The first change I made in my play was in the matter of time. I couldn’t wait for the sure thing to come along and then take a point or two out of it as I could in the bucket shops. I had to start much earlier if I wanted to catch the move in Fullerton’s office. In other words, I had to study what was going to happen to anticipate stock movements. That sounds asininely commonplace, but you know what I mean. It was the change in my own attitude toward the game that was of supreme importance to me. It taught me, little by little, the essential difference between betting on fluctuations and anticipating inevitable advances and declines, between gambling and speculating.

I had to go further back than an hour in my studies of the market which was something I never would have learned to do in the biggest bucket shop in the world. I interested myself in trade reports, railroad earnings, and financial and commercial statistic. Of course I loved to trade heavily and they called me the Boy Plunger; but I also liked to study the moves. I never thought that anything was irksome if it helped me to trade more intelligently. Before I can solve a problem I must state it to myself. When I think I have found the solution I must prove I am right. I know of only one way to prove it; and that is, with my own money.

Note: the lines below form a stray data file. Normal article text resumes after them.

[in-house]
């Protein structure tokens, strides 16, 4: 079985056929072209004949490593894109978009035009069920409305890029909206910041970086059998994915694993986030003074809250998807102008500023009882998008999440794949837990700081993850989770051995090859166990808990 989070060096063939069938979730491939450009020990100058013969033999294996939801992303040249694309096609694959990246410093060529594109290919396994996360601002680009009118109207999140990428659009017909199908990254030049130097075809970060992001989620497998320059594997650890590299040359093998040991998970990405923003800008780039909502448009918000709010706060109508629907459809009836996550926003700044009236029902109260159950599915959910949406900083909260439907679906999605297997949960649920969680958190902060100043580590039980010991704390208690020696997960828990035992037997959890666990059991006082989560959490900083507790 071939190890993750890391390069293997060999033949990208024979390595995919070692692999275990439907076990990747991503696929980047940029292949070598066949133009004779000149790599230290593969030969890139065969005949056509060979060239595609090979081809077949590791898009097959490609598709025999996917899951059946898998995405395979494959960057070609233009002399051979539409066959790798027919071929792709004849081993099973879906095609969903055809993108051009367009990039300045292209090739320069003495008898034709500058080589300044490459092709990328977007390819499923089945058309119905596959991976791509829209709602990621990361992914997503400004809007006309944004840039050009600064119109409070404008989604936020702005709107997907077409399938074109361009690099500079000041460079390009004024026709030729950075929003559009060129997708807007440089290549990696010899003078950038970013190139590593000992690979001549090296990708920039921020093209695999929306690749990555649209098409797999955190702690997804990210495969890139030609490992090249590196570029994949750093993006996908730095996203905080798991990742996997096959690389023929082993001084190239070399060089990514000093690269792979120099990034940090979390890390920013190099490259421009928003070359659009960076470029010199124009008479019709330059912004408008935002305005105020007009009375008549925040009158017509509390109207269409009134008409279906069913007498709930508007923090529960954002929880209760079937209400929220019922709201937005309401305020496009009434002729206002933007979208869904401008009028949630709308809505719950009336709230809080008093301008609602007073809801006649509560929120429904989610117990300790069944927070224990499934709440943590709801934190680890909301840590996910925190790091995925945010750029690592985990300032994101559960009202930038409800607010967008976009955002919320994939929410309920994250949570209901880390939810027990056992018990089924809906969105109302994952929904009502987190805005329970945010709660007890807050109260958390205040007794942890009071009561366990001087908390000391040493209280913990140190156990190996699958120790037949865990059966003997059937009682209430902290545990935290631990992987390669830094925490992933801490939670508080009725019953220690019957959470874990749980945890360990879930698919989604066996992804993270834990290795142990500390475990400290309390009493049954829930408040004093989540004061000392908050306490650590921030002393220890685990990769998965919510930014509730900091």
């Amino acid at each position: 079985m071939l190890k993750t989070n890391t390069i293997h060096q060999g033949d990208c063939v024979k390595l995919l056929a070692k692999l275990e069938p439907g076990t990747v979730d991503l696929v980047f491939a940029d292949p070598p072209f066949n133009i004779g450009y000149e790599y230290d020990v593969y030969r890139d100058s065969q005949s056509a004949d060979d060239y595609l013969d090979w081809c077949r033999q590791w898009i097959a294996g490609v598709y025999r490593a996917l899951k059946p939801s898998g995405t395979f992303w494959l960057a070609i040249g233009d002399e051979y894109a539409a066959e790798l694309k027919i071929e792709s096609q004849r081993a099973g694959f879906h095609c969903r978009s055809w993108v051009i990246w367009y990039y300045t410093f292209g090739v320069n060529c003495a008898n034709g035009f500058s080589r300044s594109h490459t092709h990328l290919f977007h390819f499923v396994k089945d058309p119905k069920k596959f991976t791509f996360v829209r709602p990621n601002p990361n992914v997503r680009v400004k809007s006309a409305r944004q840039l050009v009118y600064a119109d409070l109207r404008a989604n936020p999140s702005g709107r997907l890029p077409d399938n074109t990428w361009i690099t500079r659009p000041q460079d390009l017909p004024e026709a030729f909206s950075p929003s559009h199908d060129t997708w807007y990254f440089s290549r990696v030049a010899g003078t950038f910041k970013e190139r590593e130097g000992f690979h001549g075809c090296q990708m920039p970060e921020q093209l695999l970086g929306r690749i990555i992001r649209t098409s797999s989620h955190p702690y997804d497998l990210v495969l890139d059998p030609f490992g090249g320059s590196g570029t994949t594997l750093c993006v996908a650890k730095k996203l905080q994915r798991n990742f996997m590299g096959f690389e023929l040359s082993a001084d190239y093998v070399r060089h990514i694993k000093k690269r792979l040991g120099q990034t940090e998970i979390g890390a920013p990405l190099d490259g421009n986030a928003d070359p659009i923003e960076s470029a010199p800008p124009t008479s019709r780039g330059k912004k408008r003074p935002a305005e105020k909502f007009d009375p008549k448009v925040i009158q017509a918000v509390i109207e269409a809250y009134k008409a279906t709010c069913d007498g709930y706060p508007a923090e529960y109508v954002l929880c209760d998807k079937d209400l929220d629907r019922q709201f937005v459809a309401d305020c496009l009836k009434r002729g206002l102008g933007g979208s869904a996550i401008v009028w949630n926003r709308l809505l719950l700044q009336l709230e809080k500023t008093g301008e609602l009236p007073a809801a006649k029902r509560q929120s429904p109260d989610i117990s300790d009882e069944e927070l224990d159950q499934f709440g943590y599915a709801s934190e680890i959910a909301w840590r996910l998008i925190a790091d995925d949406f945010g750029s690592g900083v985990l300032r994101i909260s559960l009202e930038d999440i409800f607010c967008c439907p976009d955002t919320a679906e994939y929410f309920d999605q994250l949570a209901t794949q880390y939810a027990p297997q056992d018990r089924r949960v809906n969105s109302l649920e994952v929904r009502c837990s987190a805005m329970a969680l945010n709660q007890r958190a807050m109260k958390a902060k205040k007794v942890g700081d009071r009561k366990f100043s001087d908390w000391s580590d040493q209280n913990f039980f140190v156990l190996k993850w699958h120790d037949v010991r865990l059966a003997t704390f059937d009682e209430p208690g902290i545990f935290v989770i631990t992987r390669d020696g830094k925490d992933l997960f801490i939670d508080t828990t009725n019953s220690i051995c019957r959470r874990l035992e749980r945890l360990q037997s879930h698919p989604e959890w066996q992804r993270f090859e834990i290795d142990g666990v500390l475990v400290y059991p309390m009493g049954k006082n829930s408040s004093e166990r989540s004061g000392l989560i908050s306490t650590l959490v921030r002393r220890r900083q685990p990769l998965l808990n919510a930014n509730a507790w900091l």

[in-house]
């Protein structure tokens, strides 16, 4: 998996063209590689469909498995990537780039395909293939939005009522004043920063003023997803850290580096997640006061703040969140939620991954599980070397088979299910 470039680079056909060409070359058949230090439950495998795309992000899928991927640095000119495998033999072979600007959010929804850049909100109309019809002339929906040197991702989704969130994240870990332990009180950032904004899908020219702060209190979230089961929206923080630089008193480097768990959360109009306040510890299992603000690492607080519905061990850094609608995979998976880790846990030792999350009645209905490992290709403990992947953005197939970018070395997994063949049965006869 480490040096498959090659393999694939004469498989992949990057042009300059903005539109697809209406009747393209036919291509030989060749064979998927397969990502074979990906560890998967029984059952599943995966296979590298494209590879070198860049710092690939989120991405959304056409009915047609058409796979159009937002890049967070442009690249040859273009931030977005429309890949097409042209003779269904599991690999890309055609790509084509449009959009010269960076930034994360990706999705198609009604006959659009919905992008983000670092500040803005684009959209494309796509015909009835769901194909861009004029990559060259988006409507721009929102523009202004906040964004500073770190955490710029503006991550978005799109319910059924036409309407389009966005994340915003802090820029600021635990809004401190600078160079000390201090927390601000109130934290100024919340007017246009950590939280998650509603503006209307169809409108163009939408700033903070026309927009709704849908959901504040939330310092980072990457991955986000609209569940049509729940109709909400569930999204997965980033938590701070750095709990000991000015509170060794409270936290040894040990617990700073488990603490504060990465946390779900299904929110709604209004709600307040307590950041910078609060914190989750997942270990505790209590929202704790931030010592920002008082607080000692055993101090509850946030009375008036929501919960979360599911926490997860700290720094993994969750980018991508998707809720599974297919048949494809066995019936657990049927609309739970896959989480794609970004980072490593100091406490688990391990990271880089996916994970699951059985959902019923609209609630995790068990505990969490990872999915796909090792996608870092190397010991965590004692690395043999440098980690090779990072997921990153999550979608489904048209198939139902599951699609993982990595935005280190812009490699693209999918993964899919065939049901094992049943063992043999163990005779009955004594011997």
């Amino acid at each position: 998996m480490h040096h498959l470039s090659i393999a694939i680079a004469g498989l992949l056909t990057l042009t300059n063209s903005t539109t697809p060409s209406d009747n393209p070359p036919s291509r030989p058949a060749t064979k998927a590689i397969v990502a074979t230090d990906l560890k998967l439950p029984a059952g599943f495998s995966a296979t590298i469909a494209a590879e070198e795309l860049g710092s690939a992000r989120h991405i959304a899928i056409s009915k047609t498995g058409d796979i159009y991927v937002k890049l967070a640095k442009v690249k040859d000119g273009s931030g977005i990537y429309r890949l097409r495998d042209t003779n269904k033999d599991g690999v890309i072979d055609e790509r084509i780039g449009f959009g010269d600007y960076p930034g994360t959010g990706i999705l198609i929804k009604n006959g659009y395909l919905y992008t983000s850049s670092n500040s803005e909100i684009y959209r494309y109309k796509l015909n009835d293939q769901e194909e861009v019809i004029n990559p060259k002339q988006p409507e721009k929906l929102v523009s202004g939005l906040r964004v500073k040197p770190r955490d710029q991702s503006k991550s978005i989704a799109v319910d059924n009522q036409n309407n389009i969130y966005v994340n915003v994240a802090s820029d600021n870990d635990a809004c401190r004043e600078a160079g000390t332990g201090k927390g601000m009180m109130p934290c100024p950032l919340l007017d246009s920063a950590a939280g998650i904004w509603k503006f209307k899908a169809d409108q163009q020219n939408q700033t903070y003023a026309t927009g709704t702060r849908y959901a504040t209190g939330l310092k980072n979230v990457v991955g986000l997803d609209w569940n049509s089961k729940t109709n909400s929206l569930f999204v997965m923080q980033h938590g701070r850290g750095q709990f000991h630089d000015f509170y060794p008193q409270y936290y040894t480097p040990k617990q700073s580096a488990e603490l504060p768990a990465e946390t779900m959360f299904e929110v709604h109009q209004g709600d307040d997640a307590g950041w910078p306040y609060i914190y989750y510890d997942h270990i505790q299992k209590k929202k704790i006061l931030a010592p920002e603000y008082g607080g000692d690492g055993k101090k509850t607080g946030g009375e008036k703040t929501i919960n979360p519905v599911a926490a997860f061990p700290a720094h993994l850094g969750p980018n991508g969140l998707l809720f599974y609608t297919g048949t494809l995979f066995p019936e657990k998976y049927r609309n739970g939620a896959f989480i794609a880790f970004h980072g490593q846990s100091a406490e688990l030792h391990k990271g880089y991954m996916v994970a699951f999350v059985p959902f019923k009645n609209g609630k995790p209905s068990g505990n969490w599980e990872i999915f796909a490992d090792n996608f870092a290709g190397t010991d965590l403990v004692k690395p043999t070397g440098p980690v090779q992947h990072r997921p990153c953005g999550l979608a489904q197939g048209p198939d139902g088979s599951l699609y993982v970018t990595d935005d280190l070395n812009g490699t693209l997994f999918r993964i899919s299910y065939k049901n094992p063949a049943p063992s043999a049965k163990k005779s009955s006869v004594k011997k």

Slow as my progress seems now, I suppose I learned as fast as I possibly could, considering that I was making money on balance. If I had lost oftener perhaps it might have spurred me too more continuous study. I certainly would have had more mistakes to spot. But I am not sure of the exact value of losing, for if I had lost more I would have lacked the money to test out the improvements in my methods of trading.

Studying my winning plays in Fullerton’s office I discovered that although I often was 100 per cent right on the market that is, in my diagnosis of conditions and general trend — I was not making as much money as my market “rightness” entitled me to.

Why wasn’t I?

There was as much to learn from partial victory as from defeat.

For instance, I had been bullish from the very start of a bull market, and I had backed my opinion by buying stocks. An advance followed, as I had clearly foreseen. So far, all very well. But what else did I do? Why, I listened to the elder statesmen and curbed my youthful impetuousness. I made up my mind to be wise and play carefully, conservatively. Everybody knew that the way to do that was to take profits and buy back your stocks on reactions. And that is precisely what I did, or rather what I tried to do; for I often took profits and waited for a reaction that never came. And I saw my stock go kiting up ten points more and I sitting there with my four-point profit safe in my conservative pocket. They say you never grow poor taking profits. No, you don’t. But neither do you grow rich taking a four-point profit in a bull market.

Where I should have made twenty thousand dollars I made two thousand. That was what my conservatism did for me. About the time I discovered what a small percentage of what I should have made I was getting I discovered something else, and that is that suckers differ among themselves according to the degree of experience.